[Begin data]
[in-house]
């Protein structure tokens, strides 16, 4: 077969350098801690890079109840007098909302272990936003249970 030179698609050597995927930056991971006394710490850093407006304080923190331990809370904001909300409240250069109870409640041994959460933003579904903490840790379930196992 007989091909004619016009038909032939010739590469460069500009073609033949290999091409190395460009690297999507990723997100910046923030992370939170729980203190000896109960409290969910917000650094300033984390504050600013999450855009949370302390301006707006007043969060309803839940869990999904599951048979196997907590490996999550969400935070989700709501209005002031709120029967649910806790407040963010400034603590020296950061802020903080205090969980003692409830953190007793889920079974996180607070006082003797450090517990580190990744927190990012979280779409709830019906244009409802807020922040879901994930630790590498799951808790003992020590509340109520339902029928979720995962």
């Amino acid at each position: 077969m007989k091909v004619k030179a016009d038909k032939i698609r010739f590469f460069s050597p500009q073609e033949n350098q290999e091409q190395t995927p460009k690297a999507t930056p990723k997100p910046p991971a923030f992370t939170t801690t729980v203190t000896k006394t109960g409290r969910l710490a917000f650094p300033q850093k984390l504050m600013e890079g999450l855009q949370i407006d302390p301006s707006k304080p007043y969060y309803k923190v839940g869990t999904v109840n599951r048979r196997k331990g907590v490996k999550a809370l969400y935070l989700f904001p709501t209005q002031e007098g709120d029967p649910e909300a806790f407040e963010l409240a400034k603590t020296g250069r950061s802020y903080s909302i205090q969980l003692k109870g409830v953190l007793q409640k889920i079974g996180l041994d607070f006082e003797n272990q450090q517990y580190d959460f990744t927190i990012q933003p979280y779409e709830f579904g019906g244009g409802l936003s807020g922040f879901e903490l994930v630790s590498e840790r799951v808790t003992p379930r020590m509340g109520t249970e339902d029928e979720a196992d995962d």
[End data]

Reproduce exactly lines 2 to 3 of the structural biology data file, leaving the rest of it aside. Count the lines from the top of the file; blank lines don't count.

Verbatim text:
């Protein structure tokens, strides 16, 4: 077969350098801690890079109840007098909302272990936003249970 030179698609050597995927930056991971006394710490850093407006304080923190331990809370904001909300409240250069109870409640041994959460933003579904903490840790379930196992 007989091909004619016009038909032939010739590469460069500009073609033949290999091409190395460009690297999507990723997100910046923030992370939170729980203190000896109960409290969910917000650094300033984390504050600013999450855009949370302390301006707006007043969060309803839940869990999904599951048979196997907590490996999550969400935070989700709501209005002031709120029967649910806790407040963010400034603590020296950061802020903080205090969980003692409830953190007793889920079974996180607070006082003797450090517990580190990744927190990012979280779409709830019906244009409802807020922040879901994930630790590498799951808790003992020590509340109520339902029928979720995962």
């Amino acid at each position: 077969m007989k091909v004619k030179a016009d038909k032939i698609r010739f590469f460069s050597p500009q073609e033949n350098q290999e091409q190395t995927p460009k690297a999507t930056p990723k997100p910046p991971a923030f992370t939170t801690t729980v203190t000896k006394t109960g409290r969910l710490a917000f650094p300033q850093k984390l504050m600013e890079g999450l855009q949370i407006d302390p301006s707006k304080p007043y969060y309803k923190v839940g869990t999904v109840n599951r048979r196997k331990g907590v490996k999550a809370l969400y935070l989700f904001p709501t209005q002031e007098g709120d029967p649910e909300a806790f407040e963010l409240a400034k603590t020296g250069r950061s802020y903080s909302i205090q969980l003692k109870g409830v953190l007793q409640k889920i079974g996180l041994d607070f006082e003797n272990q450090q517990y580190d959460f990744t927190i990012q933003p979280y779409e709830f579904g019906g244009g409802l936003s807020g922040f879901e903490l994930v630790s590498e840790r799951v808790t003992p379930r020590m509340g109520t249970e339902d029928e979720a196992d995962d």